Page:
First days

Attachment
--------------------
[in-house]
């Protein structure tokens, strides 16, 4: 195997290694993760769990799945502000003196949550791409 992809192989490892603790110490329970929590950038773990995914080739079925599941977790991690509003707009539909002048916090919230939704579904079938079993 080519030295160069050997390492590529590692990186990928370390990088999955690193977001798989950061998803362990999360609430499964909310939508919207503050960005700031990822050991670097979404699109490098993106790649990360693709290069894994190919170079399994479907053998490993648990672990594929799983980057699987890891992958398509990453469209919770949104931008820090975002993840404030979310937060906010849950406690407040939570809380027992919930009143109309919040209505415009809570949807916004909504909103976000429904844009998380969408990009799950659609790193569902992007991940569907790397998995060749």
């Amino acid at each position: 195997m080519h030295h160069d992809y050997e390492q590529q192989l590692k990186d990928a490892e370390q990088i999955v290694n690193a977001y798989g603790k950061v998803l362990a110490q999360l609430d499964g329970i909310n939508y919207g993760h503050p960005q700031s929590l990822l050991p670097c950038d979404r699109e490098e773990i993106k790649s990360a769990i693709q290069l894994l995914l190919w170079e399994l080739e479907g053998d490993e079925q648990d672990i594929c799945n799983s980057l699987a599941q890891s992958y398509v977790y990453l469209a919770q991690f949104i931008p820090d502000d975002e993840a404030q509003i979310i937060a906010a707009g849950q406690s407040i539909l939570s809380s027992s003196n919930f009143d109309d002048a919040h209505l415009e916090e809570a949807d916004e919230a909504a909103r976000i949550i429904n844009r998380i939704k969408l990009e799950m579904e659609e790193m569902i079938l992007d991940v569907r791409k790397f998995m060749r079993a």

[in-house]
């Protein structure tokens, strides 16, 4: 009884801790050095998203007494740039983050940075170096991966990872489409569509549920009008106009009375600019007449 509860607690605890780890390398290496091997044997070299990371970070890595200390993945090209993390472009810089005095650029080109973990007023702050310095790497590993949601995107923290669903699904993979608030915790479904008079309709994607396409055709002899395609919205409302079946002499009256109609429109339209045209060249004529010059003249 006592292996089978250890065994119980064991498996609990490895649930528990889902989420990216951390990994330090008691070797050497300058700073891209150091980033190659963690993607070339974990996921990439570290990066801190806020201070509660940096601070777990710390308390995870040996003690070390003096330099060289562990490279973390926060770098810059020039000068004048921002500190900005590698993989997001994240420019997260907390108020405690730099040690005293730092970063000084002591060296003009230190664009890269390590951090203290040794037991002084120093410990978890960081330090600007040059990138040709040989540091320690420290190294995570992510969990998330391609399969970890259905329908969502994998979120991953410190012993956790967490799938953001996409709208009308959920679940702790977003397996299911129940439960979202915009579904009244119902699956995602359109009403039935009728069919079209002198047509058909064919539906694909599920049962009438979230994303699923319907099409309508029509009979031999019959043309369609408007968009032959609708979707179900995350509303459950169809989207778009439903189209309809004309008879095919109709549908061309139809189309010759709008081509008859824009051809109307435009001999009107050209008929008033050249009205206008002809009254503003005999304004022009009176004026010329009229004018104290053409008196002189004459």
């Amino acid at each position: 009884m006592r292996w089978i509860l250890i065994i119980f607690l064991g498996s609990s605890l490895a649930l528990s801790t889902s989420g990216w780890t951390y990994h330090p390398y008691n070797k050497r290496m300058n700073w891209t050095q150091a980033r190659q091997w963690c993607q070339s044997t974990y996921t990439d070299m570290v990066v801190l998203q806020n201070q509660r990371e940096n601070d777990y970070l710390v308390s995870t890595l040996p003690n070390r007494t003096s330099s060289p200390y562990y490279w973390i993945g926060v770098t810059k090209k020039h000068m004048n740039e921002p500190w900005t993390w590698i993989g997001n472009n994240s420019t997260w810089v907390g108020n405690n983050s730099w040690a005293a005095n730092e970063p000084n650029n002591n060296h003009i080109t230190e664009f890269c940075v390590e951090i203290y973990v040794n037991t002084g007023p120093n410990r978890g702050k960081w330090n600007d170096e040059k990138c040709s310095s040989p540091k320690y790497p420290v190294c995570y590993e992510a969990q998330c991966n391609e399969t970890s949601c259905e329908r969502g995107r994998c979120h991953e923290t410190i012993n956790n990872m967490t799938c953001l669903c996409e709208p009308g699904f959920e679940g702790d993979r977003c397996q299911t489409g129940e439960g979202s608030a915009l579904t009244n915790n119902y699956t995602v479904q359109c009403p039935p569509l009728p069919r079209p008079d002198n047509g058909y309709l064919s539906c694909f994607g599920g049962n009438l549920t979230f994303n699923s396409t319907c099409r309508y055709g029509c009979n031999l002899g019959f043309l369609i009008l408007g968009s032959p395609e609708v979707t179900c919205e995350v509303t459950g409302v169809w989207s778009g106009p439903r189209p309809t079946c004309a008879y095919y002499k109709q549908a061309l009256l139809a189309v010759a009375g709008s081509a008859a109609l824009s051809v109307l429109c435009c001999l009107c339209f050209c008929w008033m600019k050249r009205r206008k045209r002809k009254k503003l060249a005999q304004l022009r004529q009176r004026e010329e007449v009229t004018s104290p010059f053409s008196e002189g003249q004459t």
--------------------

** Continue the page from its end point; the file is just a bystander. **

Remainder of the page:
That pretty much concludes everything that is needed to get the ball rolling. Of course, you would have to do some proper planning. Find the places you want to go and pace yourself to make sure you reach those places with enough time leftover to fully enjoy each place without too much rushing. People say that you could travel for about two weeks for a comfortable ride. We rushed it a bit at nine days, but we got to see quite a bit so it's very doable with that amount of days. Now, we boarded a flight at the very beginning of the mid semester break. It took us several hours to get to Darwin. By the time we got there it was evening. We parted ways and made our way to our own accommodations. The next day we met up early in the morning and did some shopping for brekkie. The interesting thing about Darwin that in essence there is only four main streets were most activities happen and they are parallel to each other.